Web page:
The Office of Prevention and Family Support (OPFS) works in partnership with community-based organizations committed to reducing the incidence of child abuse and neglect by targeting at-risk families with evidence-based prevention and early intervention techniques to ensure positive outcomes for children and families.
State and federal funding provides families throughout Georgia with services such as parenting courses, screening and identification tools, training opportunities, high-quality home visitation and primary, secondary, and tertiary maltreatment prevention that helps local communities promote the overall health and well-being of Georgia's children, youth and families.
Health care, parenting programs, employment and housing are all important to maintaining healthy families. The goal of family support is to help parents create safe, stable and nurturing home environments that promote the safety of all family members and healthy child development. Moreover, support services improve the well-being of families, enhance family functioning, and foster a sense of self-reliance. Providing family support services to families and preventing problems before they become crises is the most effective and economical way to help vulnerable families.
The goals of the Office of Prevention and Family Support are: (1) to support community-based efforts to develop, operate, expand and enhance targeted projects and initiatives aimed at improving outcomes for children and families; and (2) to support networks of coordinated resources and activities to strengthen and support families. The division’s focus is building capacity by providing grant funding, training, and technical assistance to community-based primary and secondary child maltreatment prevention activities.
The Office of Prevention and Family Support within the Georgia Division of Family and Children Services promotes the health, safety and wellness of Georgia’s children and families by:
- Developing and enhancing community-based projects and prevention strategies which provide primary and secondary prevention programs for families to prevent child abuse and neglect
- Developing and maintaining state and local interagency collaborative efforts through systems integration and systems change aimed at improving outcomes for families and communities.
- Assisting parents in gaining the knowledge, skills, and opportunity to shape policy, programs and services that impact families;
- Engaging all sectors of the community in child abuse prevention programs and activities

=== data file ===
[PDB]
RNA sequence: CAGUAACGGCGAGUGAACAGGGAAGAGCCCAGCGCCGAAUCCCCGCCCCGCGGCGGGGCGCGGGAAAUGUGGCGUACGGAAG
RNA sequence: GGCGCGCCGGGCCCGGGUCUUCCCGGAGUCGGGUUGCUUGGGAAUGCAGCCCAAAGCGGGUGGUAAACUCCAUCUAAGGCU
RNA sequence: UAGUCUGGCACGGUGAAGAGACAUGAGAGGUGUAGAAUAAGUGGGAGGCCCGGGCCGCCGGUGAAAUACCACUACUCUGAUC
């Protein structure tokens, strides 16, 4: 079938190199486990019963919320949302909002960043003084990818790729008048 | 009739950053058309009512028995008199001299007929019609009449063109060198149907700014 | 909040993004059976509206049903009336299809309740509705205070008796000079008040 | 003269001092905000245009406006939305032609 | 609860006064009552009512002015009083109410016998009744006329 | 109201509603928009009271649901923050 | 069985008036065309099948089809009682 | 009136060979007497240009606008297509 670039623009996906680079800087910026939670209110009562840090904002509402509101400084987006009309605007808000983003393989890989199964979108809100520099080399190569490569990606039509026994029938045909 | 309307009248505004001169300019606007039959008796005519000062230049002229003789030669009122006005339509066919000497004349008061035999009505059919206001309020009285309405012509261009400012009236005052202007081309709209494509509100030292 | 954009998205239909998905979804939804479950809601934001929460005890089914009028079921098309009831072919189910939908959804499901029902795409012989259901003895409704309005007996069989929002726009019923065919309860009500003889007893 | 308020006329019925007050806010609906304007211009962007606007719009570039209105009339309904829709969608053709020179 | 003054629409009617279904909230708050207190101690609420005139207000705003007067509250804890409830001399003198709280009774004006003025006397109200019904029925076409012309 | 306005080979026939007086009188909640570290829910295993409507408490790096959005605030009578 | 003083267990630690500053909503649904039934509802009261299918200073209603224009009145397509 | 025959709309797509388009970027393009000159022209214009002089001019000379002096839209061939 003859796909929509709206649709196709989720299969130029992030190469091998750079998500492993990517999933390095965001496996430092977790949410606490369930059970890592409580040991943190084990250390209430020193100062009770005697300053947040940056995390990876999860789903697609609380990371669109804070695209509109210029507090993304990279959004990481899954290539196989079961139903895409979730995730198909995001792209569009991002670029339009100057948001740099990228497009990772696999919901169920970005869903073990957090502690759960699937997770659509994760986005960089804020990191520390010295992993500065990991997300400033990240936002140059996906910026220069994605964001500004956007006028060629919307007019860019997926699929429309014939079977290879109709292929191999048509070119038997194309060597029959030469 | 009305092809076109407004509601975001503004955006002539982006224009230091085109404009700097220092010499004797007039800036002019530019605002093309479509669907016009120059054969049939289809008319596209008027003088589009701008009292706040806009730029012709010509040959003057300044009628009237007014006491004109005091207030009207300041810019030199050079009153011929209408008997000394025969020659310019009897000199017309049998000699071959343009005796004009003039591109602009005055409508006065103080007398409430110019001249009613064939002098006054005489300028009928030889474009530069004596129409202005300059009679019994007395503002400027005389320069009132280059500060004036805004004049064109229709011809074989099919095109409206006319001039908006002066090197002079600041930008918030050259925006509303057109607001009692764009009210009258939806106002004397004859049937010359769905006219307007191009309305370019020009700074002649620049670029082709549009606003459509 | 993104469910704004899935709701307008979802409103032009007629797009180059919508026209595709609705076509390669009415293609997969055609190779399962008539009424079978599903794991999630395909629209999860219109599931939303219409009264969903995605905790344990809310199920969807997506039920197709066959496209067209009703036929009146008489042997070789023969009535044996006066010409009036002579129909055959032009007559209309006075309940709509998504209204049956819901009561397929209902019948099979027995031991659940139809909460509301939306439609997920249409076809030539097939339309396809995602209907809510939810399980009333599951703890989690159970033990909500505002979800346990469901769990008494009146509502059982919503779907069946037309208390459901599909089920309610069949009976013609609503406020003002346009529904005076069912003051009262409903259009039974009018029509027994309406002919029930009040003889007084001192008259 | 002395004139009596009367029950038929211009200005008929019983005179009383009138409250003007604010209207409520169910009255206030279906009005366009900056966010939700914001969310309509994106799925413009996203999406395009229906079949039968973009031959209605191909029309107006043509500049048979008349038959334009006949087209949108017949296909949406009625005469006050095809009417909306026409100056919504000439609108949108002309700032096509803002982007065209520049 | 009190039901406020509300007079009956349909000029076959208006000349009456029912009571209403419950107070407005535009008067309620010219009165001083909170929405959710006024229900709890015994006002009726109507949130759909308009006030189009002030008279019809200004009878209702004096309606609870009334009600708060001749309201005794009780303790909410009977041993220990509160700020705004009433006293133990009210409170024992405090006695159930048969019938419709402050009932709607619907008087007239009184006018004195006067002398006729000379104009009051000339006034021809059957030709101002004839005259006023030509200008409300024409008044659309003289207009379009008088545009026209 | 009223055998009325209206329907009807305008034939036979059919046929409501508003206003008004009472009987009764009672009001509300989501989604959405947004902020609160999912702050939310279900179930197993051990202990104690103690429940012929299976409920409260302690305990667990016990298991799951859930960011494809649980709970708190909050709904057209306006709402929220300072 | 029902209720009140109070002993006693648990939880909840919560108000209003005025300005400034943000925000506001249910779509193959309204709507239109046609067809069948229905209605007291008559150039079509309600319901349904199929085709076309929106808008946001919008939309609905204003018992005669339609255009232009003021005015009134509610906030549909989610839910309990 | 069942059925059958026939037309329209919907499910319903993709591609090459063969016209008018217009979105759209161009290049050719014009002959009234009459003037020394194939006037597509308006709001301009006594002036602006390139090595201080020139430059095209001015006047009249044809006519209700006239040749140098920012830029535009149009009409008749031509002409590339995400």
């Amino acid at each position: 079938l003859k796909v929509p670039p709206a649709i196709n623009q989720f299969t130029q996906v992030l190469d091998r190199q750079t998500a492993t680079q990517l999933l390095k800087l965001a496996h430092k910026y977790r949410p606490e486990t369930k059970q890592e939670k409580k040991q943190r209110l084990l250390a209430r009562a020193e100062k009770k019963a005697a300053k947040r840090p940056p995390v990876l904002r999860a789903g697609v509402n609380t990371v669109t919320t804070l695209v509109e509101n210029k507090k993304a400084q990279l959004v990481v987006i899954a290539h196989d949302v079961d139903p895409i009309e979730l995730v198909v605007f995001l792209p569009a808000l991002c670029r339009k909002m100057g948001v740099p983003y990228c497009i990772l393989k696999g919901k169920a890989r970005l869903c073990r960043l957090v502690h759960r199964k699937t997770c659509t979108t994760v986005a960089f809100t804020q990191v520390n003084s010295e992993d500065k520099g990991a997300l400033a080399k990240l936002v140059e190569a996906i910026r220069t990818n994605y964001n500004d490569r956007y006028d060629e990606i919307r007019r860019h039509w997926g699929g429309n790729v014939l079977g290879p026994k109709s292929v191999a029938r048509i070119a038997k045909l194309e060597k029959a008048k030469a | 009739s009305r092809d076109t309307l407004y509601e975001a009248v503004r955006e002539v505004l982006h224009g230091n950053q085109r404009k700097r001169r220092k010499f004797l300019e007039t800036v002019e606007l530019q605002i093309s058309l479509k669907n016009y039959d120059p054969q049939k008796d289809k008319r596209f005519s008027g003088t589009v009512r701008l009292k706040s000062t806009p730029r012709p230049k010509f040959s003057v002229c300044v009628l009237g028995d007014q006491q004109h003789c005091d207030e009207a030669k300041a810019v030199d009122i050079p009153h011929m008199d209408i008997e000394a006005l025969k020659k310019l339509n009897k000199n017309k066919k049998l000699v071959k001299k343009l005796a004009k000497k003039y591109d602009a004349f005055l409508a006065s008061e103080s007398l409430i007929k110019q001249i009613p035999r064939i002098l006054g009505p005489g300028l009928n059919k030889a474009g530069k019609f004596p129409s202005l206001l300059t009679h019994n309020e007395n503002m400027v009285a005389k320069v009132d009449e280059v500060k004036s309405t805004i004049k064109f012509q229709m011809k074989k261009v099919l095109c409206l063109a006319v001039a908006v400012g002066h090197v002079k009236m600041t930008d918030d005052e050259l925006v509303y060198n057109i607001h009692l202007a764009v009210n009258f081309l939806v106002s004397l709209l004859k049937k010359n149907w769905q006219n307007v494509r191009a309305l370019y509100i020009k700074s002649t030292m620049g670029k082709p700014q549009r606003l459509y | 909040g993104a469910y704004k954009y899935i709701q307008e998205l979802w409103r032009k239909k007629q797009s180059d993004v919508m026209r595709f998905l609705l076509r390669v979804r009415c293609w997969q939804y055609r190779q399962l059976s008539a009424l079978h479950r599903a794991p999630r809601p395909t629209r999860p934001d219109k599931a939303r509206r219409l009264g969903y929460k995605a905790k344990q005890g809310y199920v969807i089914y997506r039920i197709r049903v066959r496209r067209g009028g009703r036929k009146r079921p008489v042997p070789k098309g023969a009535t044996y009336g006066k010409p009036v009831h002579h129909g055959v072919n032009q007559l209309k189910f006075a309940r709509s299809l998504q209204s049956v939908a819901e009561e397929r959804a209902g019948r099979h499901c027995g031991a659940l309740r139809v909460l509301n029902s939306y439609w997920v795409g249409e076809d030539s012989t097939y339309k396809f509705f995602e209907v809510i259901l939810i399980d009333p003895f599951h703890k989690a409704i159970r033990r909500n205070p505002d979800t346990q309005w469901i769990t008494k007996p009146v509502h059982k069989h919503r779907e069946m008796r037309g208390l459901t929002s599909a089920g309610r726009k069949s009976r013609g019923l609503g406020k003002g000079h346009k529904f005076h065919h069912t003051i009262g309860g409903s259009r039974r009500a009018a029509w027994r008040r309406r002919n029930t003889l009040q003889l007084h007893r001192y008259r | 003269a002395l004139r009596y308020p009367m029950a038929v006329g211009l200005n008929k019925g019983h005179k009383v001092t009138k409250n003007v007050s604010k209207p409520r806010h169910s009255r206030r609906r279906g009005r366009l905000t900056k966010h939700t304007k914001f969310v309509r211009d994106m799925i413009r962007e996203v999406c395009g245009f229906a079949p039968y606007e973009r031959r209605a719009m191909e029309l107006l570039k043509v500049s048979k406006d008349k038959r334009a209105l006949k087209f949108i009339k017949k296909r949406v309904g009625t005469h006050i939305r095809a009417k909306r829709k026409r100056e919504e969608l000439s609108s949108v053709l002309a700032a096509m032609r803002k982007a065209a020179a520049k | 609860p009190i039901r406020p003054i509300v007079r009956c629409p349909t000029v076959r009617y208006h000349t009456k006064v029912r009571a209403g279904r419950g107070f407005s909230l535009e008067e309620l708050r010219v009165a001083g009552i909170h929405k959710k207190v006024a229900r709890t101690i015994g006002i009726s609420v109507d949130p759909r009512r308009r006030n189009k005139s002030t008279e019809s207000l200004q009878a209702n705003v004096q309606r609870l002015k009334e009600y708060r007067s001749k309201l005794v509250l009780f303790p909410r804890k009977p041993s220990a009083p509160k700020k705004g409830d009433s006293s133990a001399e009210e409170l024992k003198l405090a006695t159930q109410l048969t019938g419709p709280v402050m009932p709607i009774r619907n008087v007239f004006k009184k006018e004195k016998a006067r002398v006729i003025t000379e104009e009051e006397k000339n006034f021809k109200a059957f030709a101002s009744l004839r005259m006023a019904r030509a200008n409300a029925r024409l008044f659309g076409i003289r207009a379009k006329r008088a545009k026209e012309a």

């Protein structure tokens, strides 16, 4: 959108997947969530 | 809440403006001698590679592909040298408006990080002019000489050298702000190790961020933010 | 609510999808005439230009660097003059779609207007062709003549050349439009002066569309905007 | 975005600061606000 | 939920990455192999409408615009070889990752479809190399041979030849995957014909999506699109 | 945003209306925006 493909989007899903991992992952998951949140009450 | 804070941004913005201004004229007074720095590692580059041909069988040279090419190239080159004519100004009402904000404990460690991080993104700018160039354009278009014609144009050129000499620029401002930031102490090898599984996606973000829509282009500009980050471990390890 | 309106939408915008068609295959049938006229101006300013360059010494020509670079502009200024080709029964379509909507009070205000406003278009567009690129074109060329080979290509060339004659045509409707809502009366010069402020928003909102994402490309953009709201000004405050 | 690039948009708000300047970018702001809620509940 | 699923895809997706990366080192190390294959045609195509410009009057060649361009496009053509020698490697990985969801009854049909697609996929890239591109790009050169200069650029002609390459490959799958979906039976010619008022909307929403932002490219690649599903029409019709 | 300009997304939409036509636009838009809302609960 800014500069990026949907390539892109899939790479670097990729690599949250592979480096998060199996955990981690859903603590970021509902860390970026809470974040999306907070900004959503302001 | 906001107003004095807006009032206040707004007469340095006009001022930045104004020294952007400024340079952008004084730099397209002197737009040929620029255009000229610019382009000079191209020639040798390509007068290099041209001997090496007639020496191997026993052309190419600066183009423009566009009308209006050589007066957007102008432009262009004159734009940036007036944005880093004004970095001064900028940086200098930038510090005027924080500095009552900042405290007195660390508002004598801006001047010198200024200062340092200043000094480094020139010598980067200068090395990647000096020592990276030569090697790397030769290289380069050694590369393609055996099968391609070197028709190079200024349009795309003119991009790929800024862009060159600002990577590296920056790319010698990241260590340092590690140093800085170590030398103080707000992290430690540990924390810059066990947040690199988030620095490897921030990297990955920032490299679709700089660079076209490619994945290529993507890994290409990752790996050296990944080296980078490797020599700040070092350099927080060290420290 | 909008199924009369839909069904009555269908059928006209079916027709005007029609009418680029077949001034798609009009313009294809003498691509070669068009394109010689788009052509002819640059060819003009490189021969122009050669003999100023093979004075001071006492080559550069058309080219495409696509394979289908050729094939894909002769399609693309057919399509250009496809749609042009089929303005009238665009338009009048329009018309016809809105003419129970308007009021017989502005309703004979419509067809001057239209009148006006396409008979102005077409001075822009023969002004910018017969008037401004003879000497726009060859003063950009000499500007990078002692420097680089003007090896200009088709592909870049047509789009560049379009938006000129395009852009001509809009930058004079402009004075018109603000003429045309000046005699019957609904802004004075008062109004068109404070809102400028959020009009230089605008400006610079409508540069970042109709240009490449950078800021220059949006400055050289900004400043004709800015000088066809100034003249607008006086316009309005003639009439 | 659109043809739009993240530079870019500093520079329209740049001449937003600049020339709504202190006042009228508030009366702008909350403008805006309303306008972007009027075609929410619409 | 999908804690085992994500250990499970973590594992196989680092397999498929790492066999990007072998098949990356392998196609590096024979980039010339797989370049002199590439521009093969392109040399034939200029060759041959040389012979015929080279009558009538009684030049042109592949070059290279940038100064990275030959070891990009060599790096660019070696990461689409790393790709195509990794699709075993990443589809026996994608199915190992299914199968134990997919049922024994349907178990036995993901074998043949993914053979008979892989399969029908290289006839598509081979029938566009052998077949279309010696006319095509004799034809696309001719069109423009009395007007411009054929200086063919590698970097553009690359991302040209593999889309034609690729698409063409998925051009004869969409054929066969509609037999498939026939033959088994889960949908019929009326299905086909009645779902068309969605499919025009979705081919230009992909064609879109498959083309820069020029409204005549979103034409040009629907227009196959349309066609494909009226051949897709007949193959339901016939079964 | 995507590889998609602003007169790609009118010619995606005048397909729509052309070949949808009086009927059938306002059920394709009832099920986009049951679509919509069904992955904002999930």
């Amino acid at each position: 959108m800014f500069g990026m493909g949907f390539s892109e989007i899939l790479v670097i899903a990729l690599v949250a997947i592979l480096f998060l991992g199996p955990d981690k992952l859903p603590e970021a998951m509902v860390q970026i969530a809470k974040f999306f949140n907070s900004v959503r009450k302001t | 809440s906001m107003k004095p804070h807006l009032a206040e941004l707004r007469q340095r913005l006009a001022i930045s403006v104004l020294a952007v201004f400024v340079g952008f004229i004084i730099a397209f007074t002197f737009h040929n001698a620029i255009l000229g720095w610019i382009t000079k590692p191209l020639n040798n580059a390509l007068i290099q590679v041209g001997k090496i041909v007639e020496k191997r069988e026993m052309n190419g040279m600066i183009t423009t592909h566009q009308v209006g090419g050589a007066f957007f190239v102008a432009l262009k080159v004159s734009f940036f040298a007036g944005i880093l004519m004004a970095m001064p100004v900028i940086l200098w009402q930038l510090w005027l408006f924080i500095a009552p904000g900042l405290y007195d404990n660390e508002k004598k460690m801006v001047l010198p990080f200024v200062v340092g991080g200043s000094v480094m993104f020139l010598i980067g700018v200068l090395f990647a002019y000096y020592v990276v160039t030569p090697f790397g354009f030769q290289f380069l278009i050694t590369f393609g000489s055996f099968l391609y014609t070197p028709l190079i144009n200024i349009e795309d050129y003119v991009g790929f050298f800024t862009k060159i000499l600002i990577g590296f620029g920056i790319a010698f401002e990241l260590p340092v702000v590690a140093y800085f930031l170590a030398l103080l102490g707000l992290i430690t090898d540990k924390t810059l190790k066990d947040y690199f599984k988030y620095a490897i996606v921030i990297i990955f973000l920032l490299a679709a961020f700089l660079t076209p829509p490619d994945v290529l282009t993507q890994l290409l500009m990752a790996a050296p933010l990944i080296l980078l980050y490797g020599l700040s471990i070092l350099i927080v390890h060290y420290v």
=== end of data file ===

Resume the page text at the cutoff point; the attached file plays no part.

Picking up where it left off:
- Reduce adolescent sexual activity, pregnancies, births, repeat births, and sexually transmitted diseases and infections.
- Increasing the use of abstinence education as the best health message for adolescents by initiating after-school, school-based, or community-based positive youth development programs.
- Managing Georgia’s Promoting Safe and Stable Families Program (PSSF) federal child welfare funding to develop and establish, or expand, and to operate coordinated programs of community-based family support services, family preservation services, time-limited family reunification services, and adoption promotion and support services.
OPFS Support Staff:
- Serve as fiscal stewards of federal child abuse and prevention funds.
- Develop, manage, and monitor Georgia’s statewide child abuse and prevention program and the Georgia State Plan for Maternal, Infant, and Early Childhood Home Visiting Program.
- Provide training and technical assistance to community partners to build capacity and serve as statewide experts on child abuse and neglect prevention issues.
- Administers the Title V State Abstinence Education Grant Program, which is funded by state funds from the Georgia General Assembly and federal funds from the Administration for Children and Families, Family and Youth Services Bureau.
Second Step FY18 Statement of Need
This Statement of Need (SoN) is for the school-based and after-school based implementation of the Second Step (SS) Social Emotional Learning (SEL) curriculum and the Child Protection Unit (CPU), for the 2017-2018 school year. The Second Step SEL curriculum, developed by the Committee for Children (CfC), is a universal, classroom-based curriculum designed to promote children’s social and academic success by decreasing problem behaviors, increasing students’ school success, and promoting social-emotional competence and self-regulation. The curriculum aims to reduce impulsive and aggressive behaviors and increase protective factors and social-emotional competence. Organized by grade level, the program teaches children empathy, problem-solving skills, risk assessment, decision-making, and goal-setting skills. The Second Step SEL curriculum is classified as a universal intervention, meaning that it is appropriate for whole classrooms of children and not just those at risk. Second Step also complements the work of Positive Behavioral Interventions and Supports (PBIS) and school climate in Georgia and is NOT a replacement or substitute for PBIS. The Child Protection Unit (CPU) is designed to address the multiple influences of parent, family, child, community, and environmental characteristics that can contribute to child abuse and neglect. The unit focuses on relatable, real-life scenarios and teaches students the “Three R’s:” Recognize, Respond, and Report.